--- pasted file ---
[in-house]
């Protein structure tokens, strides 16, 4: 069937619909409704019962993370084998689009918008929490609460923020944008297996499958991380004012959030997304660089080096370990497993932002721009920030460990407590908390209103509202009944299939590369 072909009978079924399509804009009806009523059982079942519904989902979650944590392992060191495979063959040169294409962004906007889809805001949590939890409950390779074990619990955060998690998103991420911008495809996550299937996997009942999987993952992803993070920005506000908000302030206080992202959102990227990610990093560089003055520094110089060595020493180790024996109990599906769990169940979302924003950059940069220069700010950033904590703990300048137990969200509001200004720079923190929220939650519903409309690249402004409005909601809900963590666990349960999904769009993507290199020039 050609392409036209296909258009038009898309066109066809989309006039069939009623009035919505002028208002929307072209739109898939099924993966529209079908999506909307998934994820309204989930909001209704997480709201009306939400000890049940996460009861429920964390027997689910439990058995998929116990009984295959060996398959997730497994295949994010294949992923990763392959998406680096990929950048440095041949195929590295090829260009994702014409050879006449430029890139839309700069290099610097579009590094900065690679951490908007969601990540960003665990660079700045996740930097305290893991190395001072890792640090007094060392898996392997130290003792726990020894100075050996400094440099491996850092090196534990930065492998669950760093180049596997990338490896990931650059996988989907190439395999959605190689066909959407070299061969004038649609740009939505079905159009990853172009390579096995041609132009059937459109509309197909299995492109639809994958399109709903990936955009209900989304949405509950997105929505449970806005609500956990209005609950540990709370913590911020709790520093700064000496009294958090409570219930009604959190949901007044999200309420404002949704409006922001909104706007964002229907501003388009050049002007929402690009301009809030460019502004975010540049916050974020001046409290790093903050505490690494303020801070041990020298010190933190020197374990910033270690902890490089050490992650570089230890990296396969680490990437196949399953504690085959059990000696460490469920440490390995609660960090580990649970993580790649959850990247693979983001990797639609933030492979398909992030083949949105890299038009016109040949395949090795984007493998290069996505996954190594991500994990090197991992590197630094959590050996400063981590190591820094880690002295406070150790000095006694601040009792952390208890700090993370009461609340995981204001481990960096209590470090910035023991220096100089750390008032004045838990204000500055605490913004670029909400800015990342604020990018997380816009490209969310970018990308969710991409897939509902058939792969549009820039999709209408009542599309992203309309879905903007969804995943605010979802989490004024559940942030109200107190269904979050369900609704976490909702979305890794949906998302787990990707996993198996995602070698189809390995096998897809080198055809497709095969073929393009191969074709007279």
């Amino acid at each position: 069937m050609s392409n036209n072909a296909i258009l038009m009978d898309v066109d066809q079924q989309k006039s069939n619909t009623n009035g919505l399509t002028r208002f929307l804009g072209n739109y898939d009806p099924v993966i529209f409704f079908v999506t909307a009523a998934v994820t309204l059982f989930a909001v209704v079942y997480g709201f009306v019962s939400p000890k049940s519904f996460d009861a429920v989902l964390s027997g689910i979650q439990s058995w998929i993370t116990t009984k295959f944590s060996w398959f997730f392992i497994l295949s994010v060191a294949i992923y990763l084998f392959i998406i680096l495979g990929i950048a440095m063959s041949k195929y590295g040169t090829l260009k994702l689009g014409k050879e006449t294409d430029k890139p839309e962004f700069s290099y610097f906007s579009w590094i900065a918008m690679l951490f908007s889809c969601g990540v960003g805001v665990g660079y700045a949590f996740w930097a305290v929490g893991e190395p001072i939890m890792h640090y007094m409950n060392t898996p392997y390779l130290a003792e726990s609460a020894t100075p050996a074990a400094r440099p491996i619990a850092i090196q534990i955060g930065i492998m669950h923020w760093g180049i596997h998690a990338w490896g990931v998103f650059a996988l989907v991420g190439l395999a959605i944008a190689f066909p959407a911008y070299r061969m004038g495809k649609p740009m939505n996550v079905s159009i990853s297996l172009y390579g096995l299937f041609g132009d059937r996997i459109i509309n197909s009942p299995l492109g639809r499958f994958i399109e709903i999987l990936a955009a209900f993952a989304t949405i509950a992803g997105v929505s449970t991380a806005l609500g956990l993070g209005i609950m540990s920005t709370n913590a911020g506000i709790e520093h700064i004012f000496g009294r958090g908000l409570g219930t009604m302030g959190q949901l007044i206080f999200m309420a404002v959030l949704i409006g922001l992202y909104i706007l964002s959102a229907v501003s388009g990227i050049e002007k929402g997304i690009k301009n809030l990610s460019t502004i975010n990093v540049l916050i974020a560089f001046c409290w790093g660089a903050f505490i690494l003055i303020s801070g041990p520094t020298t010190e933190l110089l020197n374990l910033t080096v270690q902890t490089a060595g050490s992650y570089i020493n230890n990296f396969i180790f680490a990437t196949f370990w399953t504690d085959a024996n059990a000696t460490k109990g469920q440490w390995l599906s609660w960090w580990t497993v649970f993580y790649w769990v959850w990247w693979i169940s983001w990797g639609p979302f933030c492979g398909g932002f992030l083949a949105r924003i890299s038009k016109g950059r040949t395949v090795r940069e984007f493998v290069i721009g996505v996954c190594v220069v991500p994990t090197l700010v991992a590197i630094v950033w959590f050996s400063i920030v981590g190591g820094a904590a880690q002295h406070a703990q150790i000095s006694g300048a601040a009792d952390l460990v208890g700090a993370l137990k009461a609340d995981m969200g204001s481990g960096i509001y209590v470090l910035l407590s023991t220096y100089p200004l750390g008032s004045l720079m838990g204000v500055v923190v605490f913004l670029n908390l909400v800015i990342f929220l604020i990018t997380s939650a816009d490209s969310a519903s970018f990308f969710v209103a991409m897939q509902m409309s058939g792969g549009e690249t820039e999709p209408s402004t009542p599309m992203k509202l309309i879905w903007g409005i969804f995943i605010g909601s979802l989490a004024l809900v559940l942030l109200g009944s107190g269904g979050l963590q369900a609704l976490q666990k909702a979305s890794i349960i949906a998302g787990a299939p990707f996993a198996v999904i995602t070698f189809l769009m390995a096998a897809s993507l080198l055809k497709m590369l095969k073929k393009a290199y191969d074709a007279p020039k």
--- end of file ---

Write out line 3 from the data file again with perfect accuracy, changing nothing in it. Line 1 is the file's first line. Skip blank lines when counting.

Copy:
């Amino acid at each position: 069937m050609s392409n036209n072909a296909i258009l038009m009978d898309v066109d066809q079924q989309k006039s069939n619909t009623n009035g919505l399509t002028r208002f929307l804009g072209n739109y898939d009806p099924v993966i529209f409704f079908v999506t909307a009523a998934v994820t309204l059982f989930a909001v209704v079942y997480g709201f009306v019962s939400p000890k049940s519904f996460d009861a429920v989902l964390s027997g689910i979650q439990s058995w998929i993370t116990t009984k295959f944590s060996w398959f997730f392992i497994l295949s994010v060191a294949i992923y990763l084998f392959i998406i680096l495979g990929i950048a440095m063959s041949k195929y590295g040169t090829l260009k994702l689009g014409k050879e006449t294409d430029k890139p839309e962004f700069s290099y610097f906007s579009w590094i900065a918008m690679l951490f908007s889809c969601g990540v960003g805001v665990g660079y700045a949590f996740w930097a305290v929490g893991e190395p001072i939890m890792h640090y007094m409950n060392t898996p392997y390779l130290a003792e726990s609460a020894t100075p050996a074990a400094r440099p491996i619990a850092i090196q534990i955060g930065i492998m669950h923020w760093g180049i596997h998690a990338w490896g990931v998103f650059a996988l989907v991420g190439l395999a959605i944008a190689f066909p959407a911008y070299r061969m004038g495809k649609p740009m939505n996550v079905s159009i990853s297996l172009y390579g096995l299937f041609g132009d059937r996997i459109i509309n197909s009942p299995l492109g639809r499958f994958i399109e709903i999987l990936a955009a209900f993952a989304t949405i509950a992803g997105v929505s449970t991380a806005l609500g956990l993070g209005i609950m540990s920005t709370n913590a911020g506000i709790e520093h700064i004012f000496g009294r958090g908000l409570g219930t009604m302030g959190q949901l007044i206080f999200m309420a404002v959030l949704i409006g922001l992202y909104i706007l964002s959102a229907v501003s388009g990227i050049e002007k929402g997304i690009k301009n809030l990610s460019t502004i975010n990093v540049l916050i974020a560089f001046c409290w790093g660089a903050f505490i690494l003055i303020s801070g041990p520094t020298t010190e933190l110089l020197n374990l910033t080096v270690q902890t490089a060595g050490s992650y570089i020493n230890n990296f396969i180790f680490a990437t196949f370990w399953t504690d085959a024996n059990a000696t460490k109990g469920q440490w390995l599906s609660w960090w580990t497993v649970f993580y790649w769990v959850w990247w693979i169940s983001w990797g639609p979302f933030c492979g398909g932002f992030l083949a949105r924003i890299s038009k016109g950059r040949t395949v090795r940069e984007f493998v290069i721009g996505v996954c190594v220069v991500p994990t090197l700010v991992a590197i630094v950033w959590f050996s400063i920030v981590g190591g820094a904590a880690q002295h406070a703990q150790i000095s006694g300048a601040a009792d952390l460990v208890g700090a993370l137990k009461a609340d995981m969200g204001s481990g960096i509001y209590v470090l910035l407590s023991t220096y100089p200004l750390g008032s004045l720079m838990g204000v500055v923190v605490f913004l670029n908390l909400v800015i990342f929220l604020i990018t997380s939650a816009d490209s969310a519903s970018f990308f969710v209103a991409m897939q509902m409309s058939g792969g549009e690249t820039e999709p209408s402004t009542p599309m992203k509202l309309i879905w903007g409005i969804f995943i605010g909601s979802l989490a004024l809900v559940l942030l109200g009944s107190g269904g979050l963590q369900a609704l976490q666990k909702a979305s890794i349960i949906a998302g787990a299939p990707f996993a198996v999904i995602t070698f189809l769009m390995a096998a897809s993507l080198l055809k497709m590369l095969k073929k393009a290199y191969d074709a007279p020039k």